TSB concentrations above 5 mg/dL on day one of life in a term neonate indicates pathologic jaundice. Hemolytic anemia should be considered in the setting of ABO/Rh incompatibility, jaundice within 24 h, positive DCT, raised reticulocyte count, raised serum bilirubin, presence of pallor or evidence of hemolysis in peripheral blood smear. In this case, along with these features, antibody titers were low and six-months follow-up analysis showed negative antibody screening in mother favoring RhIg induced HDN. Such secondary hemolysis is transient. ABO incompatibility was ruled out. Rh alloimmunization has occurred even in first pregnancy leading to HDN due to early trimester fetomaternal hemorrhage or failure of RhIg. In such cases, anti-D will be persistent being detected in early trimester of second pregnancy.2 Rh Immunoglobulin generally disappears within 6-8 weeks of administration.

To the best of our knowledge, this rare case is the first report from India. Incidence of positive direct antiglobulin test (DAT) in babies born to Rh negative mothers ranges from 2 to 30%. When mothers were given two doses of anti D immunoglobulin antenatally, 20% of the Rh D positive babies showed positive DAT. In another study, two out of 1238 (0.16%) Rh positive newborns were affected by passive transfer of maternal RhIg. Cohen et al. in 2014 reported a case of passive transfer of RhIg inducing HDN.3 Also a high grade DAT is a strong predictor of phototherapy.4 Maayan-Metzger et al., in their retrospective analysis, concluded that there was no significant risk of hemolysis due to RhIg among preterm (28-34 weeks) Rh D positive babies born to Rh negative mothers and further prospective studies were required to confirm the correlation.5

To conclude, antenatal and postnatal RhIg prophylaxis for all Rh-negative mothers who are unsensitized is the standard practice in vogue. Blood grouping and DCT is mandatory for all newborns of Rh-negative mothers. Although RhIg administration to Rh D negative mothers is considered safe, positive DCT in those D positive neonates should be further evaluated to rule out the possibility of RhIg induced HDN. Follow-up of mother and baby will assist in differentiating hemolysis caused by Rh immunization from that of RhIg prophylaxis.6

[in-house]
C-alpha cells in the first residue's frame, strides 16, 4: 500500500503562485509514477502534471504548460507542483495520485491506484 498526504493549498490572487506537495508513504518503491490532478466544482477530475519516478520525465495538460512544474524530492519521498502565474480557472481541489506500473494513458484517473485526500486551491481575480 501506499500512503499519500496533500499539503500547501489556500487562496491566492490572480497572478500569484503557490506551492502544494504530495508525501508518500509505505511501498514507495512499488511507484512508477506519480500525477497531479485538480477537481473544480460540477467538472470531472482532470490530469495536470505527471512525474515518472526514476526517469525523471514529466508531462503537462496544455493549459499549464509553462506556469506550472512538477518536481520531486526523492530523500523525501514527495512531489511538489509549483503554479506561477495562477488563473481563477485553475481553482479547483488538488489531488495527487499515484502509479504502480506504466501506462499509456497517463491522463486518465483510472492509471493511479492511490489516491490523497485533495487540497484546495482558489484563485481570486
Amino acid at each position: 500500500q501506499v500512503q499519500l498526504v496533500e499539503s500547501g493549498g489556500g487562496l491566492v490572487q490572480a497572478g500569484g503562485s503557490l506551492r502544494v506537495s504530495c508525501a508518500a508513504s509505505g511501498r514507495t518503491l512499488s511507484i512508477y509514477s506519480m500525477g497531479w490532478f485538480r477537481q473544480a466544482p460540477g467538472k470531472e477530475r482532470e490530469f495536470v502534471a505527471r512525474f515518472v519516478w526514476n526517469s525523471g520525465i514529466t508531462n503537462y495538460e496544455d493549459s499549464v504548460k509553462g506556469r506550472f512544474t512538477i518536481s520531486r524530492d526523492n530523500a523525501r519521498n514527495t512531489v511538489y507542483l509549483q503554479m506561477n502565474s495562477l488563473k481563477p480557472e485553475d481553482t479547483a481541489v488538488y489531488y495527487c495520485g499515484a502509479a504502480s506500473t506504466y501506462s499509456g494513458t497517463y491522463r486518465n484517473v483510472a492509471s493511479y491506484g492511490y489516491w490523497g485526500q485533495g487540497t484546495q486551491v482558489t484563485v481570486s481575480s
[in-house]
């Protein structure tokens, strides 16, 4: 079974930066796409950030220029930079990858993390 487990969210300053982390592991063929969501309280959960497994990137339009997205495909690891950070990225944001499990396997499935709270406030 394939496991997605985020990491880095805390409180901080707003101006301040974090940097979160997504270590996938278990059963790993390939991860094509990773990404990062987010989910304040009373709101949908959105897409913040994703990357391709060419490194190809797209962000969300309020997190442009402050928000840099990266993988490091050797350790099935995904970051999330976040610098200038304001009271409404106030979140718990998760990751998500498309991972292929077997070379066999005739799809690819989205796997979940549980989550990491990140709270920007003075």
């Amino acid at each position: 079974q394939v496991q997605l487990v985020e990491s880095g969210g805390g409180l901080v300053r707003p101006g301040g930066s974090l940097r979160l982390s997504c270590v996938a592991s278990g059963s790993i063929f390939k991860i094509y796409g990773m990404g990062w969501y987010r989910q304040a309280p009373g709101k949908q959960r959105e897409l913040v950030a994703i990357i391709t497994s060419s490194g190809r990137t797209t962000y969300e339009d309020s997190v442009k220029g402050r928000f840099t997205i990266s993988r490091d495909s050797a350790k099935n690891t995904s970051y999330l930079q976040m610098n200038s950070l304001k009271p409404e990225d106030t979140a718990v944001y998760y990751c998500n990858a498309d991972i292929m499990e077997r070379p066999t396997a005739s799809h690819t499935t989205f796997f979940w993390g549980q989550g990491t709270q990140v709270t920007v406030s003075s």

References

1. Liumbruno GM, D'Alessandro A, Rea F, Piccinini V, Catalano L, Calizzani G, et al. The role of antenatal immunoprophylaxis in the prevention of maternal-foetal anti-Rh(D) alloimmunisation. Blood Transfus. 2010;8(1):8-16. [ Links ]

2. Tovey LA, Townley A, Stevenson BJ, The Taverner J. Yorkshire antenatal anti-D immunoglobulin trial in primigravidae. Lancet. 1983;2(8344):244-6. [ Links ]

3. Cohen DN, Johnson MS, Liang WH, McDaniel HL, Young PP. Clinically significant hemolytic disease of the newborn secondary to passive transfer of anti-D from maternal RhIg. Transfusion. 2014;54(11):2863-6. [ Links ]

4. Dillon A, Chaudhari T, Crispin P, Shadbolt B, Kent A. Has anti-D prophylaxis increased the rate of positive direct antiglobulin test results and can the direct antiglobulin test predict need for phototherapy in Rh/ABO incompatibility? J Paediatr Child Health. 2011;47(1-2):40-3. [ Links ]

5. Maayan-Metzger A, Schwartz T, Sulkes J, Merlob P. Maternal anti-D prophylaxis during pregnancy does not cause neonatal haemolysis. Arch Dis Child Fetal Neonatal Ed. 2001;84(1):F60-2. [ Links ]

6. Watchko JF, Triulzi D. Need to clarify the cause of hemolysis in case report of newborn with clinically significant hemolytic disease and passive transfer of anti-D from maternal RhIg. Transfusion . 2014;54(11):3017-8. [ Links ]

Received: December 12, 2015; Accepted: January 16, 2016

* Corresponding author at: Department of Transfusion Medicine, Yashoda Hospital, Malakpet, Hyderabad 500036, India. E-mail address: arthisoundarya@gmail.com (R. Subramaniyan)

Conflicts of interest The authors declare no conflicts of interest.